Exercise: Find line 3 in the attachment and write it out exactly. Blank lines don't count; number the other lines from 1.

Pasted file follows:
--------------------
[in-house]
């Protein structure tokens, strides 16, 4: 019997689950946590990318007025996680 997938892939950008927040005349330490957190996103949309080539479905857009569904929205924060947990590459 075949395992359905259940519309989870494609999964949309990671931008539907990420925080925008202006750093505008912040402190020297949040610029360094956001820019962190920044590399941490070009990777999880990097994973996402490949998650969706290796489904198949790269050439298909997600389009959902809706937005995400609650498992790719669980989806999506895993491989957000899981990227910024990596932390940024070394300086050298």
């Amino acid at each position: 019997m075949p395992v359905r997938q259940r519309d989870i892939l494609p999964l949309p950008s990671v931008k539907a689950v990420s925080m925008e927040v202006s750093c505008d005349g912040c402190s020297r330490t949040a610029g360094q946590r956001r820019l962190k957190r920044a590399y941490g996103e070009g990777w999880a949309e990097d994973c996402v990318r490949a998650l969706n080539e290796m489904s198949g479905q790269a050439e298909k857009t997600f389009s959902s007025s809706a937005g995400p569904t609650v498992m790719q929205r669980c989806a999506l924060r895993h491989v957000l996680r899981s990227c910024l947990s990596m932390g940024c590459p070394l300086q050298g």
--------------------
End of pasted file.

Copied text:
């Amino acid at each position: 019997m075949p395992v359905r997938q259940r519309d989870i892939l494609p999964l949309p950008s990671v931008k539907a689950v990420s925080m925008e927040v202006s750093c505008d005349g912040c402190s020297r330490t949040a610029g360094q946590r956001r820019l962190k957190r920044a590399y941490g996103e070009g990777w999880a949309e990097d994973c996402v990318r490949a998650l969706n080539e290796m489904s198949g479905q790269a050439e298909k857009t997600f389009s959902s007025s809706a937005g995400p569904t609650v498992m790719q929205r669980c989806a999506l924060r895993h491989v957000l996680r899981s990227c910024l947990s990596m932390g940024c590459p070394l300086q050298g």